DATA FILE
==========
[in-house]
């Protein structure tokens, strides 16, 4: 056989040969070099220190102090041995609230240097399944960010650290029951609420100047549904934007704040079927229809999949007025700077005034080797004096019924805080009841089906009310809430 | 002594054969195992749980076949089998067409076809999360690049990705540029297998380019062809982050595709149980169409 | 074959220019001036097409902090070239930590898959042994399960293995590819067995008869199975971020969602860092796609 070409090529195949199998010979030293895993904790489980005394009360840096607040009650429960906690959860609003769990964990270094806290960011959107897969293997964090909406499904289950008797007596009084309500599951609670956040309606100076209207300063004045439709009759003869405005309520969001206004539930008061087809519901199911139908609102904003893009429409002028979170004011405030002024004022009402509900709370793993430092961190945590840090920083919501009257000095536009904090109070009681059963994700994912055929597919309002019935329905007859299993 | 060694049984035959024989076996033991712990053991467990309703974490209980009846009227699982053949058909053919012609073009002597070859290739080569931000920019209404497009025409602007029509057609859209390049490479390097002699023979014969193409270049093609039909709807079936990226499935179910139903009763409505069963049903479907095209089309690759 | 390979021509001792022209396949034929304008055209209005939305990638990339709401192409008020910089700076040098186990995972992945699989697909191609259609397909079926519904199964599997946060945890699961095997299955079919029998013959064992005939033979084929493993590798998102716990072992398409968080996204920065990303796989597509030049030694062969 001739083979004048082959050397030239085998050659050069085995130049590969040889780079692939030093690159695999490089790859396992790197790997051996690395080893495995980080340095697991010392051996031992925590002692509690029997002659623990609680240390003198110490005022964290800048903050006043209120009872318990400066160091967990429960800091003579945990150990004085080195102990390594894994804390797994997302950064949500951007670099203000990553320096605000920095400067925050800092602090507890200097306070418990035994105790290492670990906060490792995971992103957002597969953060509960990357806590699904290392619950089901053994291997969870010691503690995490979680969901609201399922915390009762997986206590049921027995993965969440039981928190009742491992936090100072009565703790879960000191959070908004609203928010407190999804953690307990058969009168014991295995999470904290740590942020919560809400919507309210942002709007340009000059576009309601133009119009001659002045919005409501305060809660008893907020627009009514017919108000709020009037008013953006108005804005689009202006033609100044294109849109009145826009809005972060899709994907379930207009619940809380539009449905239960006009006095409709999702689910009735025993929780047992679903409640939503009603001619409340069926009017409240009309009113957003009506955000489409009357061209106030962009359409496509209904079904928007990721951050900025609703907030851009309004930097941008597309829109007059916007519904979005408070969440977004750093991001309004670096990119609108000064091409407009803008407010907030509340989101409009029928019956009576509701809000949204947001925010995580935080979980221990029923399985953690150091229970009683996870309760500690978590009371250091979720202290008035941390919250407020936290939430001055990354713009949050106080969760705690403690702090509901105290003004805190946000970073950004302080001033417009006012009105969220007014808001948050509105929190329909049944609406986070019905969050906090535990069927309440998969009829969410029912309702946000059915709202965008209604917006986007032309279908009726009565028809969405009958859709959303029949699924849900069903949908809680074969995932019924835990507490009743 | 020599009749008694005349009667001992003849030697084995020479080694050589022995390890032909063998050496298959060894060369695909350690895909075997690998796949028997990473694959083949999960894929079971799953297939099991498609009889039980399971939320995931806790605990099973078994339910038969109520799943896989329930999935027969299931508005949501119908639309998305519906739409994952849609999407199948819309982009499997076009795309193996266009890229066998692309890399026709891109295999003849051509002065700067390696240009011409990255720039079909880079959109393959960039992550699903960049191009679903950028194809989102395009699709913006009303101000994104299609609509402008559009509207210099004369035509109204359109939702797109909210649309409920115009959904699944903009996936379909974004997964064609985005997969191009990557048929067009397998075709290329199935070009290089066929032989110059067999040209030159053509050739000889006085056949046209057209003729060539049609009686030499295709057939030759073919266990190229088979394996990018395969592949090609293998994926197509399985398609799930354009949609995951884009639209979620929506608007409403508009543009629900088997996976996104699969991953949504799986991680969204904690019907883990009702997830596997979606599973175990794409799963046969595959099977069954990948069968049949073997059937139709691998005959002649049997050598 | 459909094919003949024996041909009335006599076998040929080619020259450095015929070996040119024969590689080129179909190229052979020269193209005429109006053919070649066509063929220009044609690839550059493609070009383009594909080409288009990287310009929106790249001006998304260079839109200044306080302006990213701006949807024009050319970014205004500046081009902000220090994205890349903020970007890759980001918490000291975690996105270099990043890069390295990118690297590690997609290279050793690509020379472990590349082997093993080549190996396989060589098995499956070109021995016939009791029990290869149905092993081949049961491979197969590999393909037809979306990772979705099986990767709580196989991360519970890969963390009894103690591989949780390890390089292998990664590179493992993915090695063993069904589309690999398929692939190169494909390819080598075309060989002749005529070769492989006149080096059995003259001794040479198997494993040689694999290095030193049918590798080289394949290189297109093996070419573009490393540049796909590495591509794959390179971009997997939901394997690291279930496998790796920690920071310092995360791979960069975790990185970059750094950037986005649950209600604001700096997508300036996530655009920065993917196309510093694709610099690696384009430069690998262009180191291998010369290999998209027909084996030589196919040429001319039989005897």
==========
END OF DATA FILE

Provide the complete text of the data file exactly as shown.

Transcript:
[in-house]
């Protein structure tokens, strides 16, 4: 056989040969070099220190102090041995609230240097399944960010650290029951609420100047549904934007704040079927229809999949007025700077005034080797004096019924805080009841089906009310809430 | 002594054969195992749980076949089998067409076809999360690049990705540029297998380019062809982050595709149980169409 | 074959220019001036097409902090070239930590898959042994399960293995590819067995008869199975971020969602860092796609 070409090529195949199998010979030293895993904790489980005394009360840096607040009650429960906690959860609003769990964990270094806290960011959107897969293997964090909406499904289950008797007596009084309500599951609670956040309606100076209207300063004045439709009759003869405005309520969001206004539930008061087809519901199911139908609102904003893009429409002028979170004011405030002024004022009402509900709370793993430092961190945590840090920083919501009257000095536009904090109070009681059963994700994912055929597919309002019935329905007859299993 | 060694049984035959024989076996033991712990053991467990309703974490209980009846009227699982053949058909053919012609073009002597070859290739080569931000920019209404497009025409602007029509057609859209390049490479390097002699023979014969193409270049093609039909709807079936990226499935179910139903009763409505069963049903479907095209089309690759 | 390979021509001792022209396949034929304008055209209005939305990638990339709401192409008020910089700076040098186990995972992945699989697909191609259609397909079926519904199964599997946060945890699961095997299955079919029998013959064992005939033979084929493993590798998102716990072992398409968080996204920065990303796989597509030049030694062969 001739083979004048082959050397030239085998050659050069085995130049590969040889780079692939030093690159695999490089790859396992790197790997051996690395080893495995980080340095697991010392051996031992925590002692509690029997002659623990609680240390003198110490005022964290800048903050006043209120009872318990400066160091967990429960800091003579945990150990004085080195102990390594894994804390797994997302950064949500951007670099203000990553320096605000920095400067925050800092602090507890200097306070418990035994105790290492670990906060490792995971992103957002597969953060509960990357806590699904290392619950089901053994291997969870010691503690995490979680969901609201399922915390009762997986206590049921027995993965969440039981928190009742491992936090100072009565703790879960000191959070908004609203928010407190999804953690307990058969009168014991295995999470904290740590942020919560809400919507309210942002709007340009000059576009309601133009119009001659002045919005409501305060809660008893907020627009009514017919108000709020009037008013953006108005804005689009202006033609100044294109849109009145826009809005972060899709994907379930207009619940809380539009449905239960006009006095409709999702689910009735025993929780047992679903409640939503009603001619409340069926009017409240009309009113957003009506955000489409009357061209106030962009359409496509209904079904928007990721951050900025609703907030851009309004930097941008597309829109007059916007519904979005408070969440977004750093991001309004670096990119609108000064091409407009803008407010907030509340989101409009029928019956009576509701809000949204947001925010995580935080979980221990029923399985953690150091229970009683996870309760500690978590009371250091979720202290008035941390919250407020936290939430001055990354713009949050106080969760705690403690702090509901105290003004805190946000970073950004302080001033417009006012009105969220007014808001948050509105929190329909049944609406986070019905969050906090535990069927309440998969009829969410029912309702946000059915709202965008209604917006986007032309279908009726009565028809969405009958859709959303029949699924849900069903949908809680074969995932019924835990507490009743 | 020599009749008694005349009667001992003849030697084995020479080694050589022995390890032909063998050496298959060894060369695909350690895909075997690998796949028997990473694959083949999960894929079971799953297939099991498609009889039980399971939320995931806790605990099973078994339910038969109520799943896989329930999935027969299931508005949501119908639309998305519906739409994952849609999407199948819309982009499997076009795309193996266009890229066998692309890399026709891109295999003849051509002065700067390696240009011409990255720039079909880079959109393959960039992550699903960049191009679903950028194809989102395009699709913006009303101000994104299609609509402008559009509207210099004369035509109204359109939702797109909210649309409920115009959904699944903009996936379909974004997964064609985005997969191009990557048929067009397998075709290329199935070009290089066929032989110059067999040209030159053509050739000889006085056949046209057209003729060539049609009686030499295709057939030759073919266990190229088979394996990018395969592949090609293998994926197509399985398609799930354009949609995951884009639209979620929506608007409403508009543009629900088997996976996104699969991953949504799986991680969204904690019907883990009702997830596997979606599973175990794409799963046969595959099977069954990948069968049949073997059937139709691998005959002649049997050598 | 459909094919003949024996041909009335006599076998040929080619020259450095015929070996040119024969590689080129179909190229052979020269193209005429109006053919070649066509063929220009044609690839550059493609070009383009594909080409288009990287310009929106790249001006998304260079839109200044306080302006990213701006949807024009050319970014205004500046081009902000220090994205890349903020970007890759980001918490000291975690996105270099990043890069390295990118690297590690997609290279050793690509020379472990590349082997093993080549190996396989060589098995499956070109021995016939009791029990290869149905092993081949049961491979197969590999393909037809979306990772979705099986990767709580196989991360519970890969963390009894103690591989949780390890390089292998990664590179493992993915090695063993069904589309690999398929692939190169494909390819080598075309060989002749005529070769492989006149080096059995003259001794040479198997494993040689694999290095030193049918590798080289394949290189297109093996070419573009490393540049796909590495591509794959390179971009997997939901394997690291279930496998790796920690920071310092995360791979960069975790990185970059750094950037986005649950209600604001700096997508300036996530655009920065993917196309510093694709610099690696384009430069690998262009180191291998010369290999998209027909084996030589196919040429001319039989005897």